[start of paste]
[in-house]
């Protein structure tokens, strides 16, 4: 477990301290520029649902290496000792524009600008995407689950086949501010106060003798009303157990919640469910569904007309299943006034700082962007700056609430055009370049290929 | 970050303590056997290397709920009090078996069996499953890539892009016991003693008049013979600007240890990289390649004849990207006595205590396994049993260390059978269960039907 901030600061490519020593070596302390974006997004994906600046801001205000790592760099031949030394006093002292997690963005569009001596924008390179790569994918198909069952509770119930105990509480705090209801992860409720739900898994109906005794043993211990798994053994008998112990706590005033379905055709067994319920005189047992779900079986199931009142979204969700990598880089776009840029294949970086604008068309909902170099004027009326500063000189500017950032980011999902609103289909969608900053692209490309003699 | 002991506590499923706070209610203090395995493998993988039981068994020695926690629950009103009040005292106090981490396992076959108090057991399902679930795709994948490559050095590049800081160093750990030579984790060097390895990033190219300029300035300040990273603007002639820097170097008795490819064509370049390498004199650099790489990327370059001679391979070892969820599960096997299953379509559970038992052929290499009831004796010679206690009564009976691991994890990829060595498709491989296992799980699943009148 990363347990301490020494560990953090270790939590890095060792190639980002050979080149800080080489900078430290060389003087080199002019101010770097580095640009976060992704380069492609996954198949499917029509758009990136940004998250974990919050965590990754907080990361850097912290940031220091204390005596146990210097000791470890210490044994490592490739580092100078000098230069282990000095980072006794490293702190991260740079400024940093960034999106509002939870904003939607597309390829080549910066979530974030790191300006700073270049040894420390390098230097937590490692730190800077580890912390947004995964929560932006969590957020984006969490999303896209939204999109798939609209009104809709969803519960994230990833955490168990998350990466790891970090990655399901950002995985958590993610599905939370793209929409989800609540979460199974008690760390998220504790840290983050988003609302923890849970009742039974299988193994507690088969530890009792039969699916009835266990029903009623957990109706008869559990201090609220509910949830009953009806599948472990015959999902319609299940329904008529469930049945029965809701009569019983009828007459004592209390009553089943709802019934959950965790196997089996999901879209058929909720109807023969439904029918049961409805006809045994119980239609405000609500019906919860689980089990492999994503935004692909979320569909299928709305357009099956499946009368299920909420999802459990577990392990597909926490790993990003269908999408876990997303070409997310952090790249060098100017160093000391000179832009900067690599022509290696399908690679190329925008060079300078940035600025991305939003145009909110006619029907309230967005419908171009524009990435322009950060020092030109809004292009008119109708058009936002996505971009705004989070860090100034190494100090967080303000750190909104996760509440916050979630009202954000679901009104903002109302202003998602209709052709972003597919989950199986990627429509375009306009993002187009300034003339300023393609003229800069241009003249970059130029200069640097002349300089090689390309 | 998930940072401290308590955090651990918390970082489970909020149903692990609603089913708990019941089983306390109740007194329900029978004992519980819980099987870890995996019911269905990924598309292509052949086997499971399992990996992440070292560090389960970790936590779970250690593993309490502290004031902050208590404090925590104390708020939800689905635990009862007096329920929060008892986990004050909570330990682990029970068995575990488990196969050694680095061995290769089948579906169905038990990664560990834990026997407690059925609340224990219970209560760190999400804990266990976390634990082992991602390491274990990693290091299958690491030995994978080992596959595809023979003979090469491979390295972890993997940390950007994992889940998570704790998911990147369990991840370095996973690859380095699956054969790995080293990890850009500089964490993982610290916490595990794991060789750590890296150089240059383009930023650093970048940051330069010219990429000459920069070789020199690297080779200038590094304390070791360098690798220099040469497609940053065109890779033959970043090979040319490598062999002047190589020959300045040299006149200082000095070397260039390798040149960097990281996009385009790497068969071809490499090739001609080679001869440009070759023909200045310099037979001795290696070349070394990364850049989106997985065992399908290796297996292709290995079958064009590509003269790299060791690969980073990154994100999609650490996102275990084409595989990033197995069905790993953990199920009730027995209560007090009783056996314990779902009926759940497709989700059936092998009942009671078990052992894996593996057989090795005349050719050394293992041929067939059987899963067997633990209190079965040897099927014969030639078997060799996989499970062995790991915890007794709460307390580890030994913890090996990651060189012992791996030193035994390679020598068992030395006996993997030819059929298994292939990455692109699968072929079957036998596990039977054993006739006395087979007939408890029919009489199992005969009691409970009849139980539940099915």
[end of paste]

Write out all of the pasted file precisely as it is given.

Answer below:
[in-house]
């Protein structure tokens, strides 16, 4: 477990301290520029649902290496000792524009600008995407689950086949501010106060003798009303157990919640469910569904007309299943006034700082962007700056609430055009370049290929 | 970050303590056997290397709920009090078996069996499953890539892009016991003693008049013979600007240890990289390649004849990207006595205590396994049993260390059978269960039907 901030600061490519020593070596302390974006997004994906600046801001205000790592760099031949030394006093002292997690963005569009001596924008390179790569994918198909069952509770119930105990509480705090209801992860409720739900898994109906005794043993211990798994053994008998112990706590005033379905055709067994319920005189047992779900079986199931009142979204969700990598880089776009840029294949970086604008068309909902170099004027009326500063000189500017950032980011999902609103289909969608900053692209490309003699 | 002991506590499923706070209610203090395995493998993988039981068994020695926690629950009103009040005292106090981490396992076959108090057991399902679930795709994948490559050095590049800081160093750990030579984790060097390895990033190219300029300035300040990273603007002639820097170097008795490819064509370049390498004199650099790489990327370059001679391979070892969820599960096997299953379509559970038992052929290499009831004796010679206690009564009976691991994890990829060595498709491989296992799980699943009148 990363347990301490020494560990953090270790939590890095060792190639980002050979080149800080080489900078430290060389003087080199002019101010770097580095640009976060992704380069492609996954198949499917029509758009990136940004998250974990919050965590990754907080990361850097912290940031220091204390005596146990210097000791470890210490044994490592490739580092100078000098230069282990000095980072006794490293702190991260740079400024940093960034999106509002939870904003939607597309390829080549910066979530974030790191300006700073270049040894420390390098230097937590490692730190800077580890912390947004995964929560932006969590957020984006969490999303896209939204999109798939609209009104809709969803519960994230990833955490168990998350990466790891970090990655399901950002995985958590993610599905939370793209929409989800609540979460199974008690760390998220504790840290983050988003609302923890849970009742039974299988193994507690088969530890009792039969699916009835266990029903009623957990109706008869559990201090609220509910949830009953009806599948472990015959999902319609299940329904008529469930049945029965809701009569019983009828007459004592209390009553089943709802019934959950965790196997089996999901879209058929909720109807023969439904029918049961409805006809045994119980239609405000609500019906919860689980089990492999994503935004692909979320569909299928709305357009099956499946009368299920909420999802459990577990392990597909926490790993990003269908999408876990997303070409997310952090790249060098100017160093000391000179832009900067690599022509290696399908690679190329925008060079300078940035600025991305939003145009909110006619029907309230967005419908171009524009990435322009950060020092030109809004292009008119109708058009936002996505971009705004989070860090100034190494100090967080303000750190909104996760509440916050979630009202954000679901009104903002109302202003998602209709052709972003597919989950199986990627429509375009306009993002187009300034003339300023393609003229800069241009003249970059130029200069640097002349300089090689390309 | 998930940072401290308590955090651990918390970082489970909020149903692990609603089913708990019941089983306390109740007194329900029978004992519980819980099987870890995996019911269905990924598309292509052949086997499971399992990996992440070292560090389960970790936590779970250690593993309490502290004031902050208590404090925590104390708020939800689905635990009862007096329920929060008892986990004050909570330990682990029970068995575990488990196969050694680095061995290769089948579906169905038990990664560990834990026997407690059925609340224990219970209560760190999400804990266990976390634990082992991602390491274990990693290091299958690491030995994978080992596959595809023979003979090469491979390295972890993997940390950007994992889940998570704790998911990147369990991840370095996973690859380095699956054969790995080293990890850009500089964490993982610290916490595990794991060789750590890296150089240059383009930023650093970048940051330069010219990429000459920069070789020199690297080779200038590094304390070791360098690798220099040469497609940053065109890779033959970043090979040319490598062999002047190589020959300045040299006149200082000095070397260039390798040149960097990281996009385009790497068969071809490499090739001609080679001869440009070759023909200045310099037979001795290696070349070394990364850049989106997985065992399908290796297996292709290995079958064009590509003269790299060791690969980073990154994100999609650490996102275990084409595989990033197995069905790993953990199920009730027995209560007090009783056996314990779902009926759940497709989700059936092998009942009671078990052992894996593996057989090795005349050719050394293992041929067939059987899963067997633990209190079965040897099927014969030639078997060799996989499970062995790991915890007794709460307390580890030994913890090996990651060189012992791996030193035994390679020598068992030395006996993997030819059929298994292939990455692109699968072929079957036998596990039977054993006739006395087979007939408890029919009489199992005969009691409970009849139980539940099915």